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Our Advocacy Efforts

We’re the only museum initiative with a presence on the national stage in Washington, D.C. The NCTL is one of the nation’s leaders in STEM advocacy, working to change the STEM education landscape through national and international education and policy.

The NCTL efforts are based on years of research and reports that point to the importance of including engineering design skills and practices in and out of classrooms. The teaching of STEM subjects in U.S. schools must be improved in order to build a domestic workforce to retain U.S. competitiveness in the global economy and develop new technologies to keep our nation safe and healthy.

Find out more about what we’ve accomplished and what we’re working on in the fields of educational standards, assessment, and policy below.


The NCTL worked closely with several members of Congress including Rep. Paul Tonko (D-NY) and Senator Kristen Gillibrand (D-NY) to introduce several K-12 engineering education bills. Many of these were incorporated into the new Every Student Succeeds Act (ESSA), which replaced No Child Left Behind in 2016. ESSA contains a number of provisions that support STEM and computer science teaching and learning. ESSA enables states to direct federal funds to improve accessibility, access, and assessments in schools and afterschool programs. We partnered up with organizations like 100Kin10 to form the advocacy hub Success With STEM, and through our efforts, many states are directing their funds to engineering and technology programs.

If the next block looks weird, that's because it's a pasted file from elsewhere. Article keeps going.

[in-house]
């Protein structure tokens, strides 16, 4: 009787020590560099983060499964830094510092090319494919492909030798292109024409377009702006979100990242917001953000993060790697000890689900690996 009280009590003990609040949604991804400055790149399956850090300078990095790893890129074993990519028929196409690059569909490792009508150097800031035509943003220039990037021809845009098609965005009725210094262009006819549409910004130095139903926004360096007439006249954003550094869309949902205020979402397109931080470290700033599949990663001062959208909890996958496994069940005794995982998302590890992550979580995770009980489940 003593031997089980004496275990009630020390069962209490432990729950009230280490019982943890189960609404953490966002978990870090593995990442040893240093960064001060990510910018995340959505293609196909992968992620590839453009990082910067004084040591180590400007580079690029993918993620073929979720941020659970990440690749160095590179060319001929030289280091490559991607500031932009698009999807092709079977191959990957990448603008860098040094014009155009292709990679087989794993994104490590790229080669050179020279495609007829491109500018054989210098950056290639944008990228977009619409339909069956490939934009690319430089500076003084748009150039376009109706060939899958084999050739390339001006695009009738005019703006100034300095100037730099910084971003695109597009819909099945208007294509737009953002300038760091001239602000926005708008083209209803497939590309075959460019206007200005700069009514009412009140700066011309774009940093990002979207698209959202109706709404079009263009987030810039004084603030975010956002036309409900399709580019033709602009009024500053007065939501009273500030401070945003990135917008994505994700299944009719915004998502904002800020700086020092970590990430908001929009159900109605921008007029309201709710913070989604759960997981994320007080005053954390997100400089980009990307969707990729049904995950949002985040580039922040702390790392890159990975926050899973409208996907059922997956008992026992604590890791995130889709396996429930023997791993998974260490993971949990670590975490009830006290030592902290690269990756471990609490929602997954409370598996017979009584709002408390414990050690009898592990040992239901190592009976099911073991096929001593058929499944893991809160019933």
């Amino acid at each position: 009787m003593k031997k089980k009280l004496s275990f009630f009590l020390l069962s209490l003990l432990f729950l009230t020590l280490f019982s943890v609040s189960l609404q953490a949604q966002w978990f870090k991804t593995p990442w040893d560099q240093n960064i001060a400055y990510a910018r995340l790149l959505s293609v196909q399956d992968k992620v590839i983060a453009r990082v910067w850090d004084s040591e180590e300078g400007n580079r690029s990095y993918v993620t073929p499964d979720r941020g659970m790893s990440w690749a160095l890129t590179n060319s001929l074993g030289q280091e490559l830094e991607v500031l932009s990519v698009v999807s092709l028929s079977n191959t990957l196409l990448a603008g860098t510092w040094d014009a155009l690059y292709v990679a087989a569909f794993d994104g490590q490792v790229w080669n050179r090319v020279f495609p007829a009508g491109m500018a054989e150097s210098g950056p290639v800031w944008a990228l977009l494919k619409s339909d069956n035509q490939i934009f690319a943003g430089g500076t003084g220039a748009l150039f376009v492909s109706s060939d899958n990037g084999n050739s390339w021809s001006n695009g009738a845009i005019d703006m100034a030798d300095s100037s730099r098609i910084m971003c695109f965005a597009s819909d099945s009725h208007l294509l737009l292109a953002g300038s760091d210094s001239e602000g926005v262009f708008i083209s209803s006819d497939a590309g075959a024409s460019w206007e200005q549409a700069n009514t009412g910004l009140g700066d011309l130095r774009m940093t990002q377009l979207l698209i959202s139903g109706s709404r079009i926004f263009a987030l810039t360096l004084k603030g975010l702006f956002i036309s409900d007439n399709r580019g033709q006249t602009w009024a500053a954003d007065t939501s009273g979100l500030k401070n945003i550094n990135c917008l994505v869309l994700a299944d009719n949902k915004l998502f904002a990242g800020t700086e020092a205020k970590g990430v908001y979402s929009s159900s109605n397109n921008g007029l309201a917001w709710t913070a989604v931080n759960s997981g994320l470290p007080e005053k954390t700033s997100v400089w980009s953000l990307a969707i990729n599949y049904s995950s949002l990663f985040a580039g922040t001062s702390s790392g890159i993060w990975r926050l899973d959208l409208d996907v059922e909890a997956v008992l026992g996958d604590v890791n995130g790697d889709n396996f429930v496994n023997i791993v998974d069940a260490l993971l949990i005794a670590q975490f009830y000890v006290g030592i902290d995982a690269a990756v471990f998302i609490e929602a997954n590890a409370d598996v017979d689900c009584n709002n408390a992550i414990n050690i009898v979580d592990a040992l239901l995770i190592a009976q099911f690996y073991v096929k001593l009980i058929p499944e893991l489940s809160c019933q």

Massachusetts is the first state in the nation to develop curricular frameworks and assessments for engineering Pre K-12. Ioannis Miaoulis, now president and director of the Museum of Science, recognized early the importance of technological literacy and trained engineers and scientists. The first step was helping us to develop the standards. The Museum has also done a great job making these standards come alive in our classrooms.

– Dr. David P. Driscoll, former Massachusetts education commissioner

The National Academies Board on Science Education brought a diverse array of science education stakeholders together and, in 2011, published a new Framework for K–12 Science Education Standards. This was a cutting-edge development in science education because it included engineering as a core discipline, as well as a cross-cutting concept and key practice. Expert Museum of Science educators Yvonne Spicer and Cary Sneider served on the technology and engineering development team.

The final Framework was the foundation for the development of a new set of model science standards called the Next Generation Science Standards (NGSS), giving unprecedented emphasis to engineering as a component of K–12 instruction. Although the second draft of the NGSS pulled back on engineering skills and practices, the NCTL generated a successful grassroots campaign to reinstate engineering into the final version, which was released in 2013.


Ioannis Miaoulis was invited to participate in the revision of the National Assessment of Educational Progress (NAEP), also known as the Nation’s Report Card, for Science in 2005. Miaoulis pressed for the inclusion of technological literacy. The revised NAEP Science assessment, first implemented in 2009, included measures of technological literacy and systems thinking.

The NCTL was later invited to help develop a brand new NAEP Technology and Engineering Literacy (TEL) Assessment and offer three categories of questions: information and computer technology, society and technology, and systems (and engineering) design to appease all interests. The NAEP TEL was first administered to 8th graders in 2014.